A new special economic zone aiming to make Cambodia into a regional logistics hub held an official groundbreaking ceremony yesterday, at its future home on the muddy outskirts of Phnom Penh in Kandal’s Takhmao district.
The $100 million Kerry Worldbridge SEZ project is a partnership between two logistics companies, the Hong Kong-based Kerry Logistics and local firm Worldbridge International.
The SEZ will be completed in three phases, with the first phase, which includes building the Kingdom’s first customs-free warehouse, to be operational in 18 months and cost $60 million.
The bonded warehouse will enable companies to import goods duty-free, manufacture the final product and export them out of the country.
With bonded warehouses, duty exemptions apply only if the final product is exported and not sold in the local market.
“The trader or businessman can save a lot of import tax.
They can save on their balance sheet,” said Sear Rithy, who is on the board of directors at Kerry Worldbridge Logistics, the joint venture developing the SEZ.
According to Rithy, once fully operational the SEZ can provide jobs to nearly 25,000 employees and potentially attract foreign investment of more than $300 million.
The new warehouse and storage area will particularly benefit the automotive industry, said Rami Sharaf, CEO of Worldbridge International (Cambodia).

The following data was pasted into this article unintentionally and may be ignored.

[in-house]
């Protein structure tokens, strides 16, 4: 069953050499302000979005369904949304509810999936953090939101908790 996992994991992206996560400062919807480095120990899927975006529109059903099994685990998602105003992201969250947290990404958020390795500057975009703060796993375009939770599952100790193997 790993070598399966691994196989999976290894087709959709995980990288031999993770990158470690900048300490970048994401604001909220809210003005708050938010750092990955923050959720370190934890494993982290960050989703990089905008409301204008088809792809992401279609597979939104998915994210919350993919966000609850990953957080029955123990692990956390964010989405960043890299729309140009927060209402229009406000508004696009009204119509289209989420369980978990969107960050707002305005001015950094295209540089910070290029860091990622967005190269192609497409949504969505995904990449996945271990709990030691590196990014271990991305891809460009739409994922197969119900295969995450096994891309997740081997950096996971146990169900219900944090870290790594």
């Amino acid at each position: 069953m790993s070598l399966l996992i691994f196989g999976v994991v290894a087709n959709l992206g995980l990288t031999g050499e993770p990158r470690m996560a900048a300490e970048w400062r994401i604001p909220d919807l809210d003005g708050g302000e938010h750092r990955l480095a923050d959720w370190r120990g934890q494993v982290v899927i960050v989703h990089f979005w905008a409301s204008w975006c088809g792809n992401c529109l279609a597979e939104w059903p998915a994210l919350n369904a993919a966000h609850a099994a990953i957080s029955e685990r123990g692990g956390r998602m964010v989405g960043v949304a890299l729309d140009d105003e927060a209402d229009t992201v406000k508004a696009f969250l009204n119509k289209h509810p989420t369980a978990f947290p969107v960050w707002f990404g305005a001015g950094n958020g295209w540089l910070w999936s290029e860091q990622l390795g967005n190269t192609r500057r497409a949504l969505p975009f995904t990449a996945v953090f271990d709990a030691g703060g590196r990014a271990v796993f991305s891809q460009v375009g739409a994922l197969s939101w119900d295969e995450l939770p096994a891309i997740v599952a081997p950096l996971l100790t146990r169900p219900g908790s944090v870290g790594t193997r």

He added that the warehouse would provide the sector some financial leeway when importing vehicles.
“Plus, once inside the country, having paid full customs and tax, the car cannot be re-exported to another country because you cannot reclaim the customs and tax if you take the car back out of Cambodia to sell in another country,” Sharaf said.
Sharaf said that the proposed warehouse, coupled with manufacturing and logistics services, could move Cambodia towards being a regional import-export hub.
“Cambodia needs to diversify the industries that we have,” Sharaf said.
“With garments we are putting all our eggs in one basket.”
Ngorn Saing, CEO of RMA Cambodia, which imports Ford and Jaguar Land Rover vehicles, said the warehouse facility will help save time and have less of an impact on a company’s cash flow, as they will not have to pay duties upfront.
But for tractors and other agricultural equipment, which can already be imported duty-free, the scheme would not prove so advantageous, Saing said.
“This does not help tractors and the agricultural equipment industry as it is more beneficial to import and keep it at our own warehouses or showrooms, rather than paying storage fees at the bonded warehouse,” he added.